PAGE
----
Guidance for Selecting or Curating High-Quality Instruction…

The state’s math standards recently changed, and your district purchases new instructional materials for all math teachers. Teachers use the materials for a few months, but when students struggle to master the content, they grow skeptical about the material’s quality and suitability for their students. Increasingly, teachers turn to lesson resources they have developed themselves, borrowed from colleagues, or downloaded from the internet . The district’s materials gather dust, and district leaders are left with curriculum chaos. Sound familiar?

In a 2022 study by the RAND Corporation, one out of five teachers surveyed reported not using their district- or school-purchased materials. The most common reasons teachers gave for not using their district materials were (1) the material did not meet their studen ts’ needs , and (2) they did not have time to learn how to use or incorporate the material into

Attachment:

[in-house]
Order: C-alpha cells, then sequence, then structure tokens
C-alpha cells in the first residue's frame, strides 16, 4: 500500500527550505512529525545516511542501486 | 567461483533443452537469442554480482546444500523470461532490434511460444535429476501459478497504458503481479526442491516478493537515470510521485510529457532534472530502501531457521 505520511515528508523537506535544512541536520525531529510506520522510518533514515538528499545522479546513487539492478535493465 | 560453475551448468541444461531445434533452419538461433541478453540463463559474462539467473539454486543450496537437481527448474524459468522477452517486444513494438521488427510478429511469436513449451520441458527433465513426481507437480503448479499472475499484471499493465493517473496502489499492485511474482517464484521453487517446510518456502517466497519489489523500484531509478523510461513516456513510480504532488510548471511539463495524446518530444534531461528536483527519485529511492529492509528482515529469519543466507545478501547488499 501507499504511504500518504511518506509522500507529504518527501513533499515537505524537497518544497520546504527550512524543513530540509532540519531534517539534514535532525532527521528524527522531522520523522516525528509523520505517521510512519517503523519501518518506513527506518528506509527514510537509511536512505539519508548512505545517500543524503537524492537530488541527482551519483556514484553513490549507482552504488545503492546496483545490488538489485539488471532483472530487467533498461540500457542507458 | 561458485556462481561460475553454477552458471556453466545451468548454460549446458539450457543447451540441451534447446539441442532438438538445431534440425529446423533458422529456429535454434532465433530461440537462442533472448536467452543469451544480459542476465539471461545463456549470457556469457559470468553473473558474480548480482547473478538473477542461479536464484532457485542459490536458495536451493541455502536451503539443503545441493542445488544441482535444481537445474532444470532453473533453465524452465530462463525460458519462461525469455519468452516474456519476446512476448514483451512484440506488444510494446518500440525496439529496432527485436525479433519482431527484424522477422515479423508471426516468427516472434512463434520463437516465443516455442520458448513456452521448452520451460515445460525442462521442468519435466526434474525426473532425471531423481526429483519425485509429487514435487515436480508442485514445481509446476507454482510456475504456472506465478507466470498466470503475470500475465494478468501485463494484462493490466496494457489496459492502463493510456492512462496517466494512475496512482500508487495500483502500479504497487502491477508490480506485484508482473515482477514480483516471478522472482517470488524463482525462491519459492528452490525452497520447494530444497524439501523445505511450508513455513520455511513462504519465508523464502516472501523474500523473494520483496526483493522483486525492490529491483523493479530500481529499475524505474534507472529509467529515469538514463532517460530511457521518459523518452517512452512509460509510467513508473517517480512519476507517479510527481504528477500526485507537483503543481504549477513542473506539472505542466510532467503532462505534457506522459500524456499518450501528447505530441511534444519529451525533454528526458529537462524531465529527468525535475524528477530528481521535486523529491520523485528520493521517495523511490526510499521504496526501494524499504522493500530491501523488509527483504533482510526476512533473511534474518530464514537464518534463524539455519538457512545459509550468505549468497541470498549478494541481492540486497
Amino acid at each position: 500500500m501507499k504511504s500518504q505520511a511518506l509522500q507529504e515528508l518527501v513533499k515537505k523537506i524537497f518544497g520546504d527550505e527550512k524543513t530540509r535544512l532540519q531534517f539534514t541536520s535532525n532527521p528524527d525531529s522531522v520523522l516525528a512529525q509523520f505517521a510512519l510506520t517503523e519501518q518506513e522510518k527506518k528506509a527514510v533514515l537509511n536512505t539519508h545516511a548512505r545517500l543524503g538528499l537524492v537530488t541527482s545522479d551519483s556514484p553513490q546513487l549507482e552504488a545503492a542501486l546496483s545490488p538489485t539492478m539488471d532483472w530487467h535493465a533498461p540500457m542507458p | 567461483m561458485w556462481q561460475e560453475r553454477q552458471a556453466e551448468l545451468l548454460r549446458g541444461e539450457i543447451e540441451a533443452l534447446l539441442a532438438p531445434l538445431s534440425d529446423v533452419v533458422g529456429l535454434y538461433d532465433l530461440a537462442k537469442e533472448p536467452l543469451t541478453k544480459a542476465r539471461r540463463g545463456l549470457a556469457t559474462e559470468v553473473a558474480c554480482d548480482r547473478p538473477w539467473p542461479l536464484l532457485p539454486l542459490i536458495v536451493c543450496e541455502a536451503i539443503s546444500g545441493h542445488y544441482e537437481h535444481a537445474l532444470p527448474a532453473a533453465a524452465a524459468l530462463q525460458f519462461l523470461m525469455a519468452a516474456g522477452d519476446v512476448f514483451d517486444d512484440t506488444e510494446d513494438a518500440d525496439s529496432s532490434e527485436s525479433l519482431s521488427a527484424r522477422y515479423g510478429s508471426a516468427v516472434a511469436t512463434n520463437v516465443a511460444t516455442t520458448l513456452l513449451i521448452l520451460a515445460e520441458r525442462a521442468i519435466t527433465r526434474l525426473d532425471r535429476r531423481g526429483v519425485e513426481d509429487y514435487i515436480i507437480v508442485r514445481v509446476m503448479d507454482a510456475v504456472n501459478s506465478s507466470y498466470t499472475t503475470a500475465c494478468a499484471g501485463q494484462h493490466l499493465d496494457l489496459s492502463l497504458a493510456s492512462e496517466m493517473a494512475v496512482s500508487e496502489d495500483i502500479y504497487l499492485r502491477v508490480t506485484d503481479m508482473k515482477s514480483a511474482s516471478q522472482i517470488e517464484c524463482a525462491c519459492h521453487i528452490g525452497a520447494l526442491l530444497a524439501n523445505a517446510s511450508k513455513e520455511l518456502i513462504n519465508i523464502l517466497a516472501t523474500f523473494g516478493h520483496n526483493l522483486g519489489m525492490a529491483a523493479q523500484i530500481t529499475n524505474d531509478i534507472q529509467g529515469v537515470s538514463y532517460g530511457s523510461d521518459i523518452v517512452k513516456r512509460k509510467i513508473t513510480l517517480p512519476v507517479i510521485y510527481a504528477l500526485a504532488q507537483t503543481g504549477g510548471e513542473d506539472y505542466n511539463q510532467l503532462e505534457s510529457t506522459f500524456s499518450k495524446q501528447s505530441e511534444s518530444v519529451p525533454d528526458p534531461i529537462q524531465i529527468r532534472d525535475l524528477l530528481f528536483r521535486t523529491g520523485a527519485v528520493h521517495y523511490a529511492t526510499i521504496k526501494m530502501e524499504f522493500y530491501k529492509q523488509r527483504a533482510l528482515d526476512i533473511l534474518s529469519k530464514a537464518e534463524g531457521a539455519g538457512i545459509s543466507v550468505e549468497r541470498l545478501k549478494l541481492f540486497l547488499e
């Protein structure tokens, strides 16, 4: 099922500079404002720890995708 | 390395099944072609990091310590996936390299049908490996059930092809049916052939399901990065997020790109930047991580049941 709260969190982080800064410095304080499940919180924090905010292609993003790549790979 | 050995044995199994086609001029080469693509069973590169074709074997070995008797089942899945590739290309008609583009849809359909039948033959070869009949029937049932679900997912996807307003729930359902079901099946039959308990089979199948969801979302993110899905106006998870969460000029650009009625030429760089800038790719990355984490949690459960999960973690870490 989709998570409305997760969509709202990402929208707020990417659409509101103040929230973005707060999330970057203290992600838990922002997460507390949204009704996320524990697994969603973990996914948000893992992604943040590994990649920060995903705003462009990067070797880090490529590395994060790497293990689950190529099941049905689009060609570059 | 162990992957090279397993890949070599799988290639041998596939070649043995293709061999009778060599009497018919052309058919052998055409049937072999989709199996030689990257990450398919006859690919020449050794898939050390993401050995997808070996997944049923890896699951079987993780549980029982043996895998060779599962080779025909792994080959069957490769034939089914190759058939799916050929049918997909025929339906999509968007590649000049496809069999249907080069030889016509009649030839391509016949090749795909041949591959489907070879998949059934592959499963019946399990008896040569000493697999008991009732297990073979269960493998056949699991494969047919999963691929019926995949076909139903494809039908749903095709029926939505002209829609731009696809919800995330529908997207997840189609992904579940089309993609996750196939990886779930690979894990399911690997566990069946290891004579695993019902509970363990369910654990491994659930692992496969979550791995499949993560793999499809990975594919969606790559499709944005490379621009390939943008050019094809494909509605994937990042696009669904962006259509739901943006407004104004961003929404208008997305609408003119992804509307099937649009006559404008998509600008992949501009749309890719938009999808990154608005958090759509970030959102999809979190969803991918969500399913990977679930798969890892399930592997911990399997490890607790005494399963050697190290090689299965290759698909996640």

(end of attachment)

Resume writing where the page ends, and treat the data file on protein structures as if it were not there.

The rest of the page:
their lessons. Additionally, between one-third and one-half of the teachers surveyed indicated that they need more or better curriculum materials. (Prado Tuma et al. 2022, 9) The study recommends that school systems could improve the alignment between teachers’ and students’ needs and the instructional materials they purchase by involving teachers in the selection of new instructional materials and by clearly communicating how teacher input will be used in the selection process. Moreover, the report suggests that state education departments, districts and professional development providers could provide guidance to help teachers become better evaluators of instructional materials. (Prado Tuma et al. 2022, 13) Over the last decade, Learning List has reviewed more than 3,300 PreK-12 core and supplemental instructional materials by approximately 200 different publishers, as well as teacher-created resources. We have also assisted


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